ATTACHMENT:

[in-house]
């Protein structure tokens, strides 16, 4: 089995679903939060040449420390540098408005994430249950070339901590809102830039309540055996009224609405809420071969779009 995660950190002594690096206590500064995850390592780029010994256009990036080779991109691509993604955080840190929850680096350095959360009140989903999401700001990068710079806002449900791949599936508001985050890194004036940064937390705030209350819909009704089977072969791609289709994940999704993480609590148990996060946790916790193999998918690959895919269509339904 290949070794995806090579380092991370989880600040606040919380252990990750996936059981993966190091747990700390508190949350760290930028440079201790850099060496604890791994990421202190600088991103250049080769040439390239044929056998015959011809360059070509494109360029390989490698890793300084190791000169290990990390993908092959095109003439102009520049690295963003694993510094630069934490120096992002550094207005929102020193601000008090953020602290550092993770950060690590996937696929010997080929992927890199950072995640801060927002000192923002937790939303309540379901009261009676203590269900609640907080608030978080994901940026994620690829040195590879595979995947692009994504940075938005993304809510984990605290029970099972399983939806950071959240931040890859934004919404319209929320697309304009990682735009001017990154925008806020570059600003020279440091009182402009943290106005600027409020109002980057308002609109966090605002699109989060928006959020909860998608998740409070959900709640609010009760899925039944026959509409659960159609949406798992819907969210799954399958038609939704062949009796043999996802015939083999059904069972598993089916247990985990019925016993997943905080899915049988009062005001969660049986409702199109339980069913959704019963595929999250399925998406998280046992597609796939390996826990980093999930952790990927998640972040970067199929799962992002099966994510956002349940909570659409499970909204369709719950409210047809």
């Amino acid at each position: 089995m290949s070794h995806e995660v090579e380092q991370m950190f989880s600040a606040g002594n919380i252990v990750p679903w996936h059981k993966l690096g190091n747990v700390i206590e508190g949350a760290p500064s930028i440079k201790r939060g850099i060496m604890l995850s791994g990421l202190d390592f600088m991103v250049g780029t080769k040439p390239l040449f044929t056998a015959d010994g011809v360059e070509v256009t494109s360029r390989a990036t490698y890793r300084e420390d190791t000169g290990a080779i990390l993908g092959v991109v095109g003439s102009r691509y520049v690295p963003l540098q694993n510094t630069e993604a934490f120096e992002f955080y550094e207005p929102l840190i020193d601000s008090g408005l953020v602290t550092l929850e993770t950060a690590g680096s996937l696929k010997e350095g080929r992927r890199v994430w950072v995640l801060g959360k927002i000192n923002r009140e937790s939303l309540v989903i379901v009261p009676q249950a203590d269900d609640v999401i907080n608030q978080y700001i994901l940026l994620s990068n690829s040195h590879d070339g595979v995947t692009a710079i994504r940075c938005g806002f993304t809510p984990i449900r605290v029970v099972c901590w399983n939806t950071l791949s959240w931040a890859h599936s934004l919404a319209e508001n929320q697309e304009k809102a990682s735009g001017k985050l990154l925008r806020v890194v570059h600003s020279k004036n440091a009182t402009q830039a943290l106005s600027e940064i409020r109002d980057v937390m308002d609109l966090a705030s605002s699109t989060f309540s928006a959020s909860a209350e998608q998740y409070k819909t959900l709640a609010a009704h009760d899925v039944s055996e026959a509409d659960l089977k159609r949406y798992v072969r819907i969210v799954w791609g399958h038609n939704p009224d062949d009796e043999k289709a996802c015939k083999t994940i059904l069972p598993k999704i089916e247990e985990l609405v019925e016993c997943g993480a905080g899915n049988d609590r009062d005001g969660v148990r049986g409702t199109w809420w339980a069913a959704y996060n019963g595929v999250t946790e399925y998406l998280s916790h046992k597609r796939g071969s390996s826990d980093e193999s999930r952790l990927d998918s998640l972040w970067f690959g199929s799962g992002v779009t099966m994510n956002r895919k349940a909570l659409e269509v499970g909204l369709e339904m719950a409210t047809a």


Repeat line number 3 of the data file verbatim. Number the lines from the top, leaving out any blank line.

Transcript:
């Amino acid at each position: 089995m290949s070794h995806e995660v090579e380092q991370m950190f989880s600040a606040g002594n919380i252990v990750p679903w996936h059981k993966l690096g190091n747990v700390i206590e508190g949350a760290p500064s930028i440079k201790r939060g850099i060496m604890l995850s791994g990421l202190d390592f600088m991103v250049g780029t080769k040439p390239l040449f044929t056998a015959d010994g011809v360059e070509v256009t494109s360029r390989a990036t490698y890793r300084e420390d190791t000169g290990a080779i990390l993908g092959v991109v095109g003439s102009r691509y520049v690295p963003l540098q694993n510094t630069e993604a934490f120096e992002f955080y550094e207005p929102l840190i020193d601000s008090g408005l953020v602290t550092l929850e993770t950060a690590g680096s996937l696929k010997e350095g080929r992927r890199v994430w950072v995640l801060g959360k927002i000192n923002r009140e937790s939303l309540v989903i379901v009261p009676q249950a203590d269900d609640v999401i907080n608030q978080y700001i994901l940026l994620s990068n690829s040195h590879d070339g595979v995947t692009a710079i994504r940075c938005g806002f993304t809510p984990i449900r605290v029970v099972c901590w399983n939806t950071l791949s959240w931040a890859h599936s934004l919404a319209e508001n929320q697309e304009k809102a990682s735009g001017k985050l990154l925008r806020v890194v570059h600003s020279k004036n440091a009182t402009q830039a943290l106005s600027e940064i409020r109002d980057v937390m308002d609109l966090a705030s605002s699109t989060f309540s928006a959020s909860a209350e998608q998740y409070k819909t959900l709640a609010a009704h009760d899925v039944s055996e026959a509409d659960l089977k159609r949406y798992v072969r819907i969210v799954w791609g399958h038609n939704p009224d062949d009796e043999k289709a996802c015939k083999t994940i059904l069972p598993k999704i089916e247990e985990l609405v019925e016993c997943g993480a905080g899915n049988d609590r009062d005001g969660v148990r049986g409702t199109w809420w339980a069913a959704y996060n019963g595929v999250t946790e399925y998406l998280s916790h046992k597609r796939g071969s390996s826990d980093e193999s999930r952790l990927d998918s998640l972040w970067f690959g199929s799962g992002v779009t099966m994510n956002r895919k349940a909570l659409e269509v499970g909204l369709e339904m719950a409210t047809a």